My Aunt This work has been published in the Teen Ink monthly print magazine.

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   My aunt, who is also my godmother is someone I want to tell you about. You might have learned to say no to drugs and to prostitution. My aunt has AIDS. She got it from prostitution and drugs. Eight years ago she found out that she had the HIV virus. Recently during the summer, I found out about her. My family knew, but I guess they had decided not to tell the children, because it would be hard on them. I found out the hard way. My aunt was always going in and out of hospitals, and inside, I knew something was wrong. I was thinking, you know, that maybe she had cancer or something. Then one day, I got off the city bus, and my mom picked me up to bring me home, and she told me that my aunt was HIV positive, and I had to go and visit her in the hospital.

I called my fianc" and told him that the next day we had to go see her. When I woke up the next morning, I was really nervous, because it felt weird to know that someone in my family had a terrible disease. I was afraid to see her because I didn't know what it was like to be that way. I walked in and hugged her. She told me not to be afraid of her. I knew that the disease was not spread by hugs or a kiss.

I was looking at her, and I felt bad, because she was in pain. She told me not to make the mistakes she had made in her life. I told her I would never do something like that. I felt like crying, because I didn't know how long she was going to live. When I left, I was scared it would be the last time I would see her.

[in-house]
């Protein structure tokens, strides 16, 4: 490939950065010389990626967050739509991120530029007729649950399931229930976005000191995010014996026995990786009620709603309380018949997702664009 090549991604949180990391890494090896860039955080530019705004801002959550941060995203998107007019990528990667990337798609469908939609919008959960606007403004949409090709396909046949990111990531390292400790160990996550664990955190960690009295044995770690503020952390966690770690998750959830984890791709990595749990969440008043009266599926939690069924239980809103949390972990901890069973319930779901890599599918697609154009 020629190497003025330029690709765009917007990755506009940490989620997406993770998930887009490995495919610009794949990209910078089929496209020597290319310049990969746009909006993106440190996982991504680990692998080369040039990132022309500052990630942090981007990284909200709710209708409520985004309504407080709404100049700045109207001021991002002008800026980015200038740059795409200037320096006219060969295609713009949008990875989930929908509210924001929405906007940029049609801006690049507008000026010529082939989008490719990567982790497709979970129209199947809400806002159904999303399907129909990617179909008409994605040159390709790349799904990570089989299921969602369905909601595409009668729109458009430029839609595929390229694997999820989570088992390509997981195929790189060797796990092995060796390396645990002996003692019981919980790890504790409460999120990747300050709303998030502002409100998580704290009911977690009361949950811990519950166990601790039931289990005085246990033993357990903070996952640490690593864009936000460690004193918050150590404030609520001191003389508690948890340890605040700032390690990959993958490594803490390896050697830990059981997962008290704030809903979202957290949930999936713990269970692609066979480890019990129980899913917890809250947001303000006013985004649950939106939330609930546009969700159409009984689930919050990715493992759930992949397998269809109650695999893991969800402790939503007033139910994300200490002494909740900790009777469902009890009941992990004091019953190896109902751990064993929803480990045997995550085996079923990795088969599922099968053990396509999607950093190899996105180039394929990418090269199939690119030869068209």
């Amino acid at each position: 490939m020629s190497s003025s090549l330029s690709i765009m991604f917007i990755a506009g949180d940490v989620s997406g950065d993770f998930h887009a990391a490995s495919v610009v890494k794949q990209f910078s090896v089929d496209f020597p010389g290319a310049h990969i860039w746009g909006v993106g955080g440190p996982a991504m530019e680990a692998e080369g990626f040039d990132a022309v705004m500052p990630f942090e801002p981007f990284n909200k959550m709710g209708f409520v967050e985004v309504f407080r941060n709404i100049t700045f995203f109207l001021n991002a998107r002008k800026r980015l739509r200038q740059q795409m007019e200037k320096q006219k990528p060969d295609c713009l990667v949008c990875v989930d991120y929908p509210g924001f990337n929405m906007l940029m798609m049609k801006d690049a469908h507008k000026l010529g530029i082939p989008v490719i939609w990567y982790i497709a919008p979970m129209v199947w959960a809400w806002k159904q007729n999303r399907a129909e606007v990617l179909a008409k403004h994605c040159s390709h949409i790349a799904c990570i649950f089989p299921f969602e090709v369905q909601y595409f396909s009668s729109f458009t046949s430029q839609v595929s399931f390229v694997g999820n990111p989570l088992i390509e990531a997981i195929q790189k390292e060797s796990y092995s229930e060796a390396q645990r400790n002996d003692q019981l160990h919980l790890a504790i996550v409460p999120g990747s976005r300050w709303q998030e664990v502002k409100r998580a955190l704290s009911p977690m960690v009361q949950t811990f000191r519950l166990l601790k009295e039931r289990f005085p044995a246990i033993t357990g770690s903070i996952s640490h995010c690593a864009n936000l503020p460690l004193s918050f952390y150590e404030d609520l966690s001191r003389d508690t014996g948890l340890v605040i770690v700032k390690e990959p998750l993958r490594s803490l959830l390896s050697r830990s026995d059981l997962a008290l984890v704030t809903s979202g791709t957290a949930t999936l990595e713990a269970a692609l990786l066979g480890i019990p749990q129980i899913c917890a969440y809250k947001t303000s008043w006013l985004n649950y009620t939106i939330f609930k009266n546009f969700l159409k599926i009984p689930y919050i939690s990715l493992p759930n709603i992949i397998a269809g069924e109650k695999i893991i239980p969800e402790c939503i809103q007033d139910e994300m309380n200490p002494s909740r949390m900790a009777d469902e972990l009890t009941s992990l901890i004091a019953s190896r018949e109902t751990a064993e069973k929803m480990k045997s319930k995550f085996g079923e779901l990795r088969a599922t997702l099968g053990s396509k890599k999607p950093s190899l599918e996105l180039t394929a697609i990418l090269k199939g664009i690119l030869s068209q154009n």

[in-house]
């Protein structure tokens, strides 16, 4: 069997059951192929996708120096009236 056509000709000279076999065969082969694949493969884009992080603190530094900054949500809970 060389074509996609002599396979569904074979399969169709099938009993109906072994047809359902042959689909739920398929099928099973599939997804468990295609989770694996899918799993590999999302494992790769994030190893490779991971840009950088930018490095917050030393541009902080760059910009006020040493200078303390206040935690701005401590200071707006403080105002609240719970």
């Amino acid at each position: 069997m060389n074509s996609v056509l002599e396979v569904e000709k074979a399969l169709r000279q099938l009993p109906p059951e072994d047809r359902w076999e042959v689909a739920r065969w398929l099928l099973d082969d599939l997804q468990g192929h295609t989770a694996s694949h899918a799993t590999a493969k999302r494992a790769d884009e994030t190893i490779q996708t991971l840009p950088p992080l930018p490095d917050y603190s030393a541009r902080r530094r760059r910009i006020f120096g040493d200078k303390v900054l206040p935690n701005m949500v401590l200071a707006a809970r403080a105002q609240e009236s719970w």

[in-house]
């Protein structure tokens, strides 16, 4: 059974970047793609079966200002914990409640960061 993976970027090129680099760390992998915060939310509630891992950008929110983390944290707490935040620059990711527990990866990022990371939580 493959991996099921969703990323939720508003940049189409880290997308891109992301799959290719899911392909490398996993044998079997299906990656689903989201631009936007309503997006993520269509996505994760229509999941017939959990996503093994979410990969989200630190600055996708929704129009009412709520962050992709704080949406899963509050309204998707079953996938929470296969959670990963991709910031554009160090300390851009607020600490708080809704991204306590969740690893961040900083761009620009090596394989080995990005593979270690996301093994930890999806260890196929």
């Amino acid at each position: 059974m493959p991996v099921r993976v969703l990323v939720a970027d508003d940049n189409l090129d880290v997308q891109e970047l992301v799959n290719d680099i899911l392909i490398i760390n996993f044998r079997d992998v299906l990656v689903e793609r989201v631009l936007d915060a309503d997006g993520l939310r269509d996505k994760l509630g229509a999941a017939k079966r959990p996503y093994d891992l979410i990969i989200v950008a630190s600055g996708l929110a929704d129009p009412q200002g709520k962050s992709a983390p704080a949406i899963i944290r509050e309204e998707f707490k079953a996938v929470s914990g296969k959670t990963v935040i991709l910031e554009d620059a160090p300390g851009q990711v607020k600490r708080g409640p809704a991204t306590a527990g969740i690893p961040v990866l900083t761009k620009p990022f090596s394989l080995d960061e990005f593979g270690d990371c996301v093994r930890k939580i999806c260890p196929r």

The following day I went to see her again and she was happy, but sad and depressed inside. She hinted that she had AIDS, but I did not say anything. I was sad.

As the days have gone by, my aunt has gotten weaker and smaller. Things are getting harder for her. I am worried that I will never see her after each visit.

I just want people to know that just because someone has AIDS, you do not have to reject them. Still show them your love and hug them, hold them. Talk to them, and show them that you care, and make the end of their life the best it can be. Try not to blame them for the disease they have. You don't know what they are going through, and I don't know, but let them be happy. AIDS is not a joke. It's a disease that takes your life. n

Author's Note: I wrote this in September, 1991. My aunt passed away in June, 1992.


This work has been published in the Teen Ink monthly print magazine. This piece has been published in Teen Ink’s monthly print magazine.






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